Chwilio am Seren Erin: armology.

As last year, there's only one song, done in three different ways. "Calon yn curo" translates as "Heart beating", it's a song about overcoming one's fears and grabbing the moment. All very worthy, and a bit of what we'd expect to see in this contest, rather than what we actually see.

Now, it could be something lost in translation, but we could have sworn the songwriters said they wanted to get a hook, something instantly catchy. It's true. The songwriters want hooks and catchiness. Splutters out our cup of fruit tea, it's so not the way we do things on this island. Next thing we know, S4C will want to finish somewhere above last!!!

Rhiannon gets the jury notes in early, then Mackenzie raps his piece. There's lots of air-punching, oh-oh-oh-oh-ohs, perhaps a fiddle buried somewhere in there. They need to work on the fist-bump, and we're really not convinced about the moment where everyone turns their back on Rhiannon. This is – actually very good. Mid-table looks in prospect – if the viewers send this version.

Chwilio am Seren Cerys: jury notes.

Cerys has a mid-tempo version of the song, which shows off her voice really well. Powerful notes in the choruses, and really going to town in the middle eight. The backing dancers cramped her style for the first half of the performance, we could concentrate on Cerys's vocals later on. This is – actually very good. The juries will go for it, not sure about the televote, so comfortably top half.

Erin slows it down a little further, and gets a power ballad version, where she looks like she's on the prow of a boat speeding along in the night. The backing dancers don't enter until the second chorus, by which time they're wielding coloured ropes – and they skip off backstage for the climax. This is – actually very good. The juries will go for it, the televote might as well, and are we able to plot a path to victory? No less unlikely than "Mezo" a few years back.

Instead of Trystan reading out the voting disclaimer in Welsh and English, we get a proper interval act this year. Gracie-Jayne from last year's contest went on to The Voice Kids, another of the finalists will be on the new series of CBBC's Got What It Takes?, which will be fun. And it's the closest that Hacker T Dog will get to Eurovision, more's the pity.

Shall we have a winner? Let's have a winner. Erin won the televote, and she'll get to sing over at least one set of credits. This set, right now.

Chwilio am Seren Erin: winner.

What's the path to overall victory? Narrow, precarious, slim. We're not getting our hopes up too high, we've booked nothing more than a reservation on a park bench in Newport. S4C needs to pull out a plum draw – "first" or "last", or get handed "second-to-last" against a weak uptempo song. The choreography needs to be spot on, the performance needs to be spot on, and S4C was in the area for both of those last year. And if this turns out to be a weak year, and if things go the right way, and if, and if... hey, it's good to dream.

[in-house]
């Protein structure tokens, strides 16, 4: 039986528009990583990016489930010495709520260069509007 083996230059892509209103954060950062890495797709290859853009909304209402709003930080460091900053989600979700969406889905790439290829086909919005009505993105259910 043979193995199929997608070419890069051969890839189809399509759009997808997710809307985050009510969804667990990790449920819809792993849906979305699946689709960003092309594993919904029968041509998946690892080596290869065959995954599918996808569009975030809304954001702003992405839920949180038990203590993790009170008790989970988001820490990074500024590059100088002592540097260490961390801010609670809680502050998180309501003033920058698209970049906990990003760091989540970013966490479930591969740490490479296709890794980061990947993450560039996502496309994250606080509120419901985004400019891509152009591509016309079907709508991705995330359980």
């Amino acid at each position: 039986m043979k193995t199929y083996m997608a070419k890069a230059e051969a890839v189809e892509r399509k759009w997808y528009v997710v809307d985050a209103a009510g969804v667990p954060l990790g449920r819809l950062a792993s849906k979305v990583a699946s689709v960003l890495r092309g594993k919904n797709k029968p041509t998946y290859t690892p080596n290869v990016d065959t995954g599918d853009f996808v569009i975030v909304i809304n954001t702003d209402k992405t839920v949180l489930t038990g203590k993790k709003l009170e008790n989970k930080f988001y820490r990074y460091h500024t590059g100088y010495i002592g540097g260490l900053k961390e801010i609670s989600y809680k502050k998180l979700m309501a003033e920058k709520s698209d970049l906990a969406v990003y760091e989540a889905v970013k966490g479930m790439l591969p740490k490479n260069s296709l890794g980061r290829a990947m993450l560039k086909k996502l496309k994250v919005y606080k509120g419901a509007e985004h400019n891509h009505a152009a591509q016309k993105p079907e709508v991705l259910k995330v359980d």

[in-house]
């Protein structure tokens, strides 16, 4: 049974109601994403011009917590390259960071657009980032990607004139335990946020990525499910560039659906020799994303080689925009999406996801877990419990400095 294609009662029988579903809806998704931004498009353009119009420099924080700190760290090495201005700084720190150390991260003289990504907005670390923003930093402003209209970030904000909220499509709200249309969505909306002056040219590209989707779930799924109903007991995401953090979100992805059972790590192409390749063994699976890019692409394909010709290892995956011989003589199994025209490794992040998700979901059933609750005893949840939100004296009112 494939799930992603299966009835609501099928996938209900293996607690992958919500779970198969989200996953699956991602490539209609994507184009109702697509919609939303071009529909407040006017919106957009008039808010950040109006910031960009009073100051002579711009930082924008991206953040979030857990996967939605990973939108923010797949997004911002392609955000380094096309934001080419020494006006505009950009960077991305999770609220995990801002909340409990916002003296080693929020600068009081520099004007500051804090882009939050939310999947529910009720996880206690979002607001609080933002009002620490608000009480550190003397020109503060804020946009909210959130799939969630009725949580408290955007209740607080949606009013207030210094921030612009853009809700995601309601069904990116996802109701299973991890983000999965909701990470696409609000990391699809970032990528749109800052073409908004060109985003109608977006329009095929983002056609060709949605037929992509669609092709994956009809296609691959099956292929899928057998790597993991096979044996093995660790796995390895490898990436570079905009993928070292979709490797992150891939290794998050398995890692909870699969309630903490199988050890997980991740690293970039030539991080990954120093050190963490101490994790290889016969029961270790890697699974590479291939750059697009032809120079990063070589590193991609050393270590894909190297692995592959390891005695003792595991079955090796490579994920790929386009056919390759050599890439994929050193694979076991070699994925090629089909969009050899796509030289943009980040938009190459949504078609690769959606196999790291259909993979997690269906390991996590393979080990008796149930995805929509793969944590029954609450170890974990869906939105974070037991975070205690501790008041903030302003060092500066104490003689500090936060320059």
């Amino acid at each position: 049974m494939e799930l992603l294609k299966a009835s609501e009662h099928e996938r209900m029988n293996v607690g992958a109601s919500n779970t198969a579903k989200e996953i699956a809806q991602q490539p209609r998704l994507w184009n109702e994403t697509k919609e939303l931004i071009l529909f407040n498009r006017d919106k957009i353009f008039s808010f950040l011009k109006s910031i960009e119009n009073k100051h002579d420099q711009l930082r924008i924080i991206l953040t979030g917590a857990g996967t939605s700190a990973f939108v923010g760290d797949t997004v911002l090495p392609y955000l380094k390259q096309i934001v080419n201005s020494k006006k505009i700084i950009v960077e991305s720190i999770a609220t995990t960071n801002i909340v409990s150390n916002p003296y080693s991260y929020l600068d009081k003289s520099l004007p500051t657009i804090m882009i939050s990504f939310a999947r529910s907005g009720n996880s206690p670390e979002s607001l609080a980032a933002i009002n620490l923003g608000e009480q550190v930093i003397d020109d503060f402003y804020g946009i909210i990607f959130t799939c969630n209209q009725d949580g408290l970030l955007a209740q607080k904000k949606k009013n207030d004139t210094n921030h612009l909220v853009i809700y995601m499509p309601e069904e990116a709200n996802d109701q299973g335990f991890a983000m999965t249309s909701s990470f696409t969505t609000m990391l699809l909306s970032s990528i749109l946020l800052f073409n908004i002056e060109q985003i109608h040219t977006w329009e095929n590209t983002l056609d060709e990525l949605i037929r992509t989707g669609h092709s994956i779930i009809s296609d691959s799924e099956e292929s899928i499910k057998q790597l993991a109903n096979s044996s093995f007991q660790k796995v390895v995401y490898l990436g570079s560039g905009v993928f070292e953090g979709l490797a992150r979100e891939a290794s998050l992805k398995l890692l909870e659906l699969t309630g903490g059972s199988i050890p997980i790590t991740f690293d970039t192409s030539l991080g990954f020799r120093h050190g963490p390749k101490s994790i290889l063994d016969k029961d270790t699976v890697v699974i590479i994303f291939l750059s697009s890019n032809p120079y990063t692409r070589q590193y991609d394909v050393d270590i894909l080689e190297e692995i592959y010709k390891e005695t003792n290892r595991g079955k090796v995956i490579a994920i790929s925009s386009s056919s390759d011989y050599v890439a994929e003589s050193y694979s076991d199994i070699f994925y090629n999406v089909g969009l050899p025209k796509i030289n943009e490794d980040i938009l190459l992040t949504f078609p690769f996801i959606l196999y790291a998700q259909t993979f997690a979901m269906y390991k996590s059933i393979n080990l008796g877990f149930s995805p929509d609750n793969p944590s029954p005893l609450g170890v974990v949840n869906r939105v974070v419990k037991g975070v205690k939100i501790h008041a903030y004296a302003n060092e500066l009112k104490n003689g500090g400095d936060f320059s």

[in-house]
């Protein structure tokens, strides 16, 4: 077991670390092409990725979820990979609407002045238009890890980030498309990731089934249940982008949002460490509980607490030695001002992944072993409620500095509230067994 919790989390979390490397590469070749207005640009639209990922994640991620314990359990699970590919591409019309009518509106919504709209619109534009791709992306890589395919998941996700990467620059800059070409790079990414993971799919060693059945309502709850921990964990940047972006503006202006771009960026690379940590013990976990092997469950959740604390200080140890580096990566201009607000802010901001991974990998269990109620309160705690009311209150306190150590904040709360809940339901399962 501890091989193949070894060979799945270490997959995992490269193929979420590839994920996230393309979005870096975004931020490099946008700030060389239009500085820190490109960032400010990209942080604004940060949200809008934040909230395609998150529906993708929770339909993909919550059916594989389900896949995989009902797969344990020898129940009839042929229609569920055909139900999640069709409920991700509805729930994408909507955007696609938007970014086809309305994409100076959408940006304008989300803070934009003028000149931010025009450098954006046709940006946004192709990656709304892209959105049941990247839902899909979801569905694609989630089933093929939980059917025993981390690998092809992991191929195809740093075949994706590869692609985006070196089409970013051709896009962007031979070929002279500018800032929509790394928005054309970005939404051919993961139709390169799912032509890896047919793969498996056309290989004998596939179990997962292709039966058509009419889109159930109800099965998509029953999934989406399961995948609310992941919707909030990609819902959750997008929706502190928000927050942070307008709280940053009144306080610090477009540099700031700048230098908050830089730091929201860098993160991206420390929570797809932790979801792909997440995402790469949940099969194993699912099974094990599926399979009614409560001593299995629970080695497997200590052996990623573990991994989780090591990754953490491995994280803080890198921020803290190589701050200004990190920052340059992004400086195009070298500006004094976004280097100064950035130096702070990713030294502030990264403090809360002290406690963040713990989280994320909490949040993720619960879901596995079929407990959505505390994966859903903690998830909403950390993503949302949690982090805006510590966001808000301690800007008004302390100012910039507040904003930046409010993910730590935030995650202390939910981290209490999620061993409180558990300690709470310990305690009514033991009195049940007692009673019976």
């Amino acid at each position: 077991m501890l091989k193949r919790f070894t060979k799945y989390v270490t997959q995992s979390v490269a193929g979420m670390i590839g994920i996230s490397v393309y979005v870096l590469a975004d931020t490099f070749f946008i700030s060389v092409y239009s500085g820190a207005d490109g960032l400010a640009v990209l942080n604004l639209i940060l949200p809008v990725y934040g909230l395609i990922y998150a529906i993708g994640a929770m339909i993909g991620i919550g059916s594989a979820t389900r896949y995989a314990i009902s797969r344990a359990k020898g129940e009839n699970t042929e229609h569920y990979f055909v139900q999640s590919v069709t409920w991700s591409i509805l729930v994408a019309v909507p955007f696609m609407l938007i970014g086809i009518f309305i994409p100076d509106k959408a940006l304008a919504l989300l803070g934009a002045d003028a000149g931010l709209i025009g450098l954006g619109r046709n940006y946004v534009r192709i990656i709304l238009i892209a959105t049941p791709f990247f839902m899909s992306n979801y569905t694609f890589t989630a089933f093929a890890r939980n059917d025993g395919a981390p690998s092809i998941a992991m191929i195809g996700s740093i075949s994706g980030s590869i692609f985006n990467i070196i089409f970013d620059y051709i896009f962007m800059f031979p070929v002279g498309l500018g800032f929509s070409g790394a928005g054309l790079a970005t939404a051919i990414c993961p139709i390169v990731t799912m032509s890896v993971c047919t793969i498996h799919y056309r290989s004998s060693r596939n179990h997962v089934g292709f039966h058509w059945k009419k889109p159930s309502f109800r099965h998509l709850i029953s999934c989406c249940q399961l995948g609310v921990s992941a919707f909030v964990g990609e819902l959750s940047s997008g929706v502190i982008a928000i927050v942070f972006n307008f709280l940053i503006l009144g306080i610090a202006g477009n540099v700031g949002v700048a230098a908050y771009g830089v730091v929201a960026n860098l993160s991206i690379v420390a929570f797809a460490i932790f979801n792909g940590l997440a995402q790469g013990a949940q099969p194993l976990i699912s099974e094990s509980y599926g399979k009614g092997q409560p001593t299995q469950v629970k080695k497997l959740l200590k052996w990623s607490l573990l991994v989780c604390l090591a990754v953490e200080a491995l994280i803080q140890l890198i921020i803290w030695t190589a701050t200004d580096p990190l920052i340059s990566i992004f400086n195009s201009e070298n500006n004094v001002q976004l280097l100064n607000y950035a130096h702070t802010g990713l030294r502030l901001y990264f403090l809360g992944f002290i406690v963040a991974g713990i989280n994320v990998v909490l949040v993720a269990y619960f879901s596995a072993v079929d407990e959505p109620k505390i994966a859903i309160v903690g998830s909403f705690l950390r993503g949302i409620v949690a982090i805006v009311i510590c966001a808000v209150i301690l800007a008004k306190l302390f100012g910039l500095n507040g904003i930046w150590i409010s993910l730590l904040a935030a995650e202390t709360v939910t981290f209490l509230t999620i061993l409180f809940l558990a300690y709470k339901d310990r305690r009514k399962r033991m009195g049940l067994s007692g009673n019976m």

Junior Eurovision takes place on the afternoon of 24 November. We'll have a report the following week.

This Week and Next

BARB ratings in the week to 15 September.

  1. Bake Off continues to rule the roost (C4, Tue, 8.7m). Coronation Street is the biggest non-game show (ITV, Wed, 6.6m).
  2. Got Talent The Champions takes second place (ITV, Sat, 5.85m), with highlights show Strictly The Professionals some way behind (BBC1, Sat, 4.55m). Celebrity Masterchef snaps at its heels (BBC1, Fri, 4.25m).
  3. Who Wants to be a Millionaire continued (ITV, Sun, 3.45m), just ahead of The Chase (ITV, Mon, 3.4m) and Celebrity The Chase (ITV, Sun, 3.35m). Pointless Celebrities was on 2.95m (BBC1, Sat).
  4. Dragons' Den did well on BBC2 (Sun, 2.7m). University Challenge (BBC2, Mon, 2.45m) and Only Connect (2.35m) pulled their usual numbers. QI continues to struggle (Fri, 1.279m), inches behind Taskmaster (Dave, Wed, 1.285m). Supermarket Sweep came back on ITV2 (Mon, 1.22m; worst on Wed, 571,000).
  5. Treasure Island (C4, Sun, 2.05m) beat Extra Slice (Fri, 1.85m). The Great Model Railway Challenge returned to C5 (Fri, 1.06m). Third on the new channels was Bake Off on 4Seven (Tue, 465,000).
  6. Next new shows were Masterchef Down Under (W, Mon, 295,000), Scrapyard Supercar (Dave, Sun, 130,000), and Chwilio am Seren Junior Eurovision (S4C, Tue, 15,000).

It must be at least five minutes since Susan Calman was last on telly. Time to put that right with new Top Class (CBBC, Sun). Fred Sirieix asks if famous food can be replicated on Snackmasters (C4, Tue).

There's a new series of Your Face or Mine (Comedy Central, Wed), and the first domestic version of RuPaul's Drag Race (BBC II!, Thu) begins online. Carol Decker and Rylan Clark-Neal take on The Chase With Celebrities (ITV, Sat), and it's the grand final of Got Talent The Champions.

Photo credits: Thames, Rondo Media.